This was Spock's Beard's first album without Neal Morse, and the band did a fair job of creating good music without him. Nick D'Virgilio takes over the lead vocals, and the entire band, with some outside help, takes over the songwriting. Naturally, there is a change in style. There is a more mainstream approach for the most part, but the majority of the mainstream moments are broken up by some very good prog breaks.

Gone are the Gentle Giant comparisons, although in the Sid's Boy's Choir section of A Guy Named Sid, they do some nice vocal work. And while there are no songs that are great all the way through, there is only two tracks (excluding the bonus tracks) that I just don't like. Shining Star and Ghosts Of Autumn are just too mundane for my tastes.

The bonus tracks on the special edition are nothing special. Moth Of Many Flames is plain and boring, and From The Messenger is more a sound collage than a song.

While this is very different from the previous Beard albums, there is more than enough good material to make it worth purchasing.

*Except when the artist needs more money to create such art. Then it's okay to reform a past supergroup, tour and make an album.

Review by kev rowland
4 stars Okay, let's get the Genesis comparisons out of the way at the beginning shall we? A well- known band releases what is seen by many as a concept album masterpiece of great complexity, only for the singer to leave (in this case, even before a full tour is undertaken ? at least Gabriel was Rael), who was then replaced in turn by the drummer as lead singer. The band continued in a different musical area than before, and released 'A Trick Of The Tail', um, sorry, 'Feel Euphoria'. Right. SB are not Genesis, and Nick D'Virgilio is not Phil Collins, and by the way, I really enjoyed 'Snow' and return to it often, playing all of it, which isn't something that can be said about 'Lamb'.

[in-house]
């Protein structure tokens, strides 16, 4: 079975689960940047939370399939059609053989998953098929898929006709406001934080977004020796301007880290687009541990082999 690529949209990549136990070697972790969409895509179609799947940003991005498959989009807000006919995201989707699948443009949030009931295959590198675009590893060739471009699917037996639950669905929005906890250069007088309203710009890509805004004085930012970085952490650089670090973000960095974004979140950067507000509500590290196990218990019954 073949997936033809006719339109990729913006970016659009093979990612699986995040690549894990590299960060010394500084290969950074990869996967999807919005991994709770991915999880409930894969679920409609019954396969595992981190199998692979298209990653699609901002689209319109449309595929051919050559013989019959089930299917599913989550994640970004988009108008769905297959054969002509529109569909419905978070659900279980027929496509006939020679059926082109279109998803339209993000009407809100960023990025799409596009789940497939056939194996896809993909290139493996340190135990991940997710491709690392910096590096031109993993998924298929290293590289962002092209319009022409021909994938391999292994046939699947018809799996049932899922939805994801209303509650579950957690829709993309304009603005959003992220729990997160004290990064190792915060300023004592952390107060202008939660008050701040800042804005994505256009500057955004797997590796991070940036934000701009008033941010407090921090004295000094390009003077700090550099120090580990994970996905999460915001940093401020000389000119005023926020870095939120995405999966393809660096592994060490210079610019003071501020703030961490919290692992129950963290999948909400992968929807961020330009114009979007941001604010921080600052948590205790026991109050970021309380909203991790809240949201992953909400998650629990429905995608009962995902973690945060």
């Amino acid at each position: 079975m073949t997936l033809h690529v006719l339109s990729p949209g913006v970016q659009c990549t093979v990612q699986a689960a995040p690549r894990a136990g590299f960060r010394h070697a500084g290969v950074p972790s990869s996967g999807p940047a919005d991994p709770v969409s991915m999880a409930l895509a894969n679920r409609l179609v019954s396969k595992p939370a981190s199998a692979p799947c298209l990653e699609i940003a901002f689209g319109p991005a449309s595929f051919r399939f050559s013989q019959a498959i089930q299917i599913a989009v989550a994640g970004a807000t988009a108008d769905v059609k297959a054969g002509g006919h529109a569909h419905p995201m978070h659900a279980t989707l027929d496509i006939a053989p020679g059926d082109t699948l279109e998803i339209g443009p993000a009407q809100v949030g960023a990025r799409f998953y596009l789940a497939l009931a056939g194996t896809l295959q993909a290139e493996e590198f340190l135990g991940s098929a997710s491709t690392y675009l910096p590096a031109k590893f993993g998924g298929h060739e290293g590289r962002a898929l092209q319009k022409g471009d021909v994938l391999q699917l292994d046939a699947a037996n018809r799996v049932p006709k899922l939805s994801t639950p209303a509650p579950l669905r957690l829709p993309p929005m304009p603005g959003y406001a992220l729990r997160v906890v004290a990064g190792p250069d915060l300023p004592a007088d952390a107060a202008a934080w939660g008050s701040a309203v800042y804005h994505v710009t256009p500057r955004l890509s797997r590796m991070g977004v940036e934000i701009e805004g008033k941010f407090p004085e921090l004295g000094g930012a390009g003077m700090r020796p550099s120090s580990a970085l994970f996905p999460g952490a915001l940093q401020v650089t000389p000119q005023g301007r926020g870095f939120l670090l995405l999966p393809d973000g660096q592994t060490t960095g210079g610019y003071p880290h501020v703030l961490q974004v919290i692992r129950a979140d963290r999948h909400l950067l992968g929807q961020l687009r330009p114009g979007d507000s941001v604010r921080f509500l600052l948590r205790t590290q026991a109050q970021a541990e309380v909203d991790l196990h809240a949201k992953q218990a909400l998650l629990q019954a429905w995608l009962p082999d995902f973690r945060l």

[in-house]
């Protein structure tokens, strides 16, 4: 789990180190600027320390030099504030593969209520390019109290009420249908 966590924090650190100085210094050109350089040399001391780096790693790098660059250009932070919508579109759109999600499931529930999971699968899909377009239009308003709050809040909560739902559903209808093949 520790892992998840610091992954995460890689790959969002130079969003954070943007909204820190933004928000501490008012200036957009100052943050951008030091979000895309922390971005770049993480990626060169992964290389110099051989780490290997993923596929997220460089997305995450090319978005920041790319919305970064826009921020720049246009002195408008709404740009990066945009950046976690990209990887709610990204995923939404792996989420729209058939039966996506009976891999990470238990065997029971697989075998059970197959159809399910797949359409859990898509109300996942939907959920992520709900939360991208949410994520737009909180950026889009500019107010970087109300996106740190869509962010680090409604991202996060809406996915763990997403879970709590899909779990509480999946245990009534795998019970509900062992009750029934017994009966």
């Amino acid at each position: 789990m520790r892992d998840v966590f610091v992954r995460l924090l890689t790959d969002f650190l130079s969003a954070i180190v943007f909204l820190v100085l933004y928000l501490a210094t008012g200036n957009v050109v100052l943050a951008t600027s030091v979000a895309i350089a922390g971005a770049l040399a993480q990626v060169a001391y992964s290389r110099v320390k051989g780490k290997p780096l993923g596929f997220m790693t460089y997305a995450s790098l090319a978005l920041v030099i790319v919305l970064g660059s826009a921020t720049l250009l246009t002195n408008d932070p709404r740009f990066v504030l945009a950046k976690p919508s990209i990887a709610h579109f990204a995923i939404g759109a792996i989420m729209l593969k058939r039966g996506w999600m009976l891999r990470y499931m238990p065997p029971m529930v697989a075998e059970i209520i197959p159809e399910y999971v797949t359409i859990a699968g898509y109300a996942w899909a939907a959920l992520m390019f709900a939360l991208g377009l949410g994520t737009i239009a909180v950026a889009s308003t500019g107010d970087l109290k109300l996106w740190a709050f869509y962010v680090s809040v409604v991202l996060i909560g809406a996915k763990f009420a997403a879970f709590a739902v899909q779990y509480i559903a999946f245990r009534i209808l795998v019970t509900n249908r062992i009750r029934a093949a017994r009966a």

Like many SB fans I was extremely concerned when Neal left the band. This is because he was the main songwriter, the band leader, and a multi-instrumentalist to boot. Just how were they going to replace him? I don't think that there was ever any doubt that Nick was going to take over as singer ? he always sang the encore with Neal on drums, and he has a great voice. For the new album the decision was eventually taken not to bring in a new musician, with Ryo taking over the entire keyboard playing, although the band did collaborate with some outside songwriters. Without Neal they have moved away from much of the overtly proggy material and more into a hard rock area, although in many ways they could argue that they are more progressive than before as they have now moved away from much of the Spock's Beard 'sound'.